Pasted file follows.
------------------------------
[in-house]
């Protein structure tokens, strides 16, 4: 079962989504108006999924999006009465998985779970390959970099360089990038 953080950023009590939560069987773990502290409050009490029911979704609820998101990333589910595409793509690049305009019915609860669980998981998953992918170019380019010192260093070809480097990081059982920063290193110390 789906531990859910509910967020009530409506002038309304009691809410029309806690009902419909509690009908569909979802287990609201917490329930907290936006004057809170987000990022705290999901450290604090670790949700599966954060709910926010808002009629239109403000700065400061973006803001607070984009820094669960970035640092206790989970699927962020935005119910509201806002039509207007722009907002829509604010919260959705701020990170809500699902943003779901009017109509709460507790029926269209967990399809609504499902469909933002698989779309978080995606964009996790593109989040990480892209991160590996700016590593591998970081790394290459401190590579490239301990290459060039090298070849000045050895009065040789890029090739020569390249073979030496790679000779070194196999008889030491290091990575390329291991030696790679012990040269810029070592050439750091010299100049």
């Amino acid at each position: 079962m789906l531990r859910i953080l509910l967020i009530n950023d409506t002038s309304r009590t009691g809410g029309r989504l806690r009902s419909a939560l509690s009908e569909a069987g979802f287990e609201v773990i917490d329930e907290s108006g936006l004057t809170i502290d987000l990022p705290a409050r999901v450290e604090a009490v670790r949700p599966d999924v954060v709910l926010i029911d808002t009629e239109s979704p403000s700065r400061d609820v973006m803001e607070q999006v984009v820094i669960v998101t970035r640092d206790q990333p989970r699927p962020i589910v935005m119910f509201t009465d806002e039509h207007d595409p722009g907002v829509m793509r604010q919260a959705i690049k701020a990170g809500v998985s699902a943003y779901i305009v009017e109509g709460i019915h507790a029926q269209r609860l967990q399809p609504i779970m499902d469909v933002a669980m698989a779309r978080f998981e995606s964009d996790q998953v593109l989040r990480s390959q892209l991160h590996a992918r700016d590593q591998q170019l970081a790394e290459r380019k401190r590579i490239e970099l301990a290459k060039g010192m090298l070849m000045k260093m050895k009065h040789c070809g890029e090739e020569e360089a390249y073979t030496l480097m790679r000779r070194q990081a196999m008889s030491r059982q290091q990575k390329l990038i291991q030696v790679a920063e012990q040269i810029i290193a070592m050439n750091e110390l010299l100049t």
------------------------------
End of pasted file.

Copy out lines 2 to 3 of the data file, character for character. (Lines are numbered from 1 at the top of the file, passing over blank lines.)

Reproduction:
């Protein structure tokens, strides 16, 4: 079962989504108006999924999006009465998985779970390959970099360089990038 953080950023009590939560069987773990502290409050009490029911979704609820998101990333589910595409793509690049305009019915609860669980998981998953992918170019380019010192260093070809480097990081059982920063290193110390 789906531990859910509910967020009530409506002038309304009691809410029309806690009902419909509690009908569909979802287990609201917490329930907290936006004057809170987000990022705290999901450290604090670790949700599966954060709910926010808002009629239109403000700065400061973006803001607070984009820094669960970035640092206790989970699927962020935005119910509201806002039509207007722009907002829509604010919260959705701020990170809500699902943003779901009017109509709460507790029926269209967990399809609504499902469909933002698989779309978080995606964009996790593109989040990480892209991160590996700016590593591998970081790394290459401190590579490239301990290459060039090298070849000045050895009065040789890029090739020569390249073979030496790679000779070194196999008889030491290091990575390329291991030696790679012990040269810029070592050439750091010299100049």
């Amino acid at each position: 079962m789906l531990r859910i953080l509910l967020i009530n950023d409506t002038s309304r009590t009691g809410g029309r989504l806690r009902s419909a939560l509690s009908e569909a069987g979802f287990e609201v773990i917490d329930e907290s108006g936006l004057t809170i502290d987000l990022p705290a409050r999901v450290e604090a009490v670790r949700p599966d999924v954060v709910l926010i029911d808002t009629e239109s979704p403000s700065r400061d609820v973006m803001e607070q999006v984009v820094i669960v998101t970035r640092d206790q990333p989970r699927p962020i589910v935005m119910f509201t009465d806002e039509h207007d595409p722009g907002v829509m793509r604010q919260a959705i690049k701020a990170g809500v998985s699902a943003y779901i305009v009017e109509g709460i019915h507790a029926q269209r609860l967990q399809p609504i779970m499902d469909v933002a669980m698989a779309r978080f998981e995606s964009d996790q998953v593109l989040r990480s390959q892209l991160h590996a992918r700016d590593q591998q170019l970081a790394e290459r380019k401190r590579i490239e970099l301990a290459k060039g010192m090298l070849m000045k260093m050895k009065h040789c070809g890029e090739e020569e360089a390249y073979t030496l480097m790679r000779r070194q990081a196999m008889s030491r059982q290091q990575k390329l990038i291991q030696v790679a920063e012990q040269i810029i290193a070592m050439n750091e110390l010299l100049t």